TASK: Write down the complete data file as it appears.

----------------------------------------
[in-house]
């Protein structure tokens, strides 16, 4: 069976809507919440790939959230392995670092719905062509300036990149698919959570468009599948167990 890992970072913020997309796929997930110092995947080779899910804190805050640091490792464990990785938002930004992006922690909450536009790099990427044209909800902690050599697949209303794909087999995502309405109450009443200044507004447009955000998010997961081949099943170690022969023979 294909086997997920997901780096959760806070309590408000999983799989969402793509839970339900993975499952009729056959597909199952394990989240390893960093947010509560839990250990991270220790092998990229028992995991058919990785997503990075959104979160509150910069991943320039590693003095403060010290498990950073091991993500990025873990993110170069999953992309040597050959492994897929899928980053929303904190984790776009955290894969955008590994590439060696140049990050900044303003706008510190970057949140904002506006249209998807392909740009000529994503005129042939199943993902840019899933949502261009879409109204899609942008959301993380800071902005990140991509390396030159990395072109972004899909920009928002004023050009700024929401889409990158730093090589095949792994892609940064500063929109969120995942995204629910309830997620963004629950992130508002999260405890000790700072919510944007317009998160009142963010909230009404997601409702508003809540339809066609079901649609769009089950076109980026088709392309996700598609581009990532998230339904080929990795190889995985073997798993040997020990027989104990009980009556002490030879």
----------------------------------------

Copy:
[in-house]
């Protein structure tokens, strides 16, 4: 069976809507919440790939959230392995670092719905062509300036990149698919959570468009599948167990 890992970072913020997309796929997930110092995947080779899910804190805050640091490792464990990785938002930004992006922690909450536009790099990427044209909800902690050599697949209303794909087999995502309405109450009443200044507004447009955000998010997961081949099943170690022969023979 294909086997997920997901780096959760806070309590408000999983799989969402793509839970339900993975499952009729056959597909199952394990989240390893960093947010509560839990250990991270220790092998990229028992995991058919990785997503990075959104979160509150910069991943320039590693003095403060010290498990950073091991993500990025873990993110170069999953992309040597050959492994897929899928980053929303904190984790776009955290894969955008590994590439060696140049990050900044303003706008510190970057949140904002506006249209998807392909740009000529994503005129042939199943993902840019899933949502261009879409109204899609942008959301993380800071902005990140991509390396030159990395072109972004899909920009928002004023050009700024929401889409990158730093090589095949792994892609940064500063929109969120995942995204629910309830997620963004629950992130508002999260405890000790700072919510944007317009998160009142963010909230009404997601409702508003809540339809066609079901649609769009089950076109980026088709392309996700598609581009990532998230339904080929990795190889995985073997798993040997020990027989104990009980009556002490030879």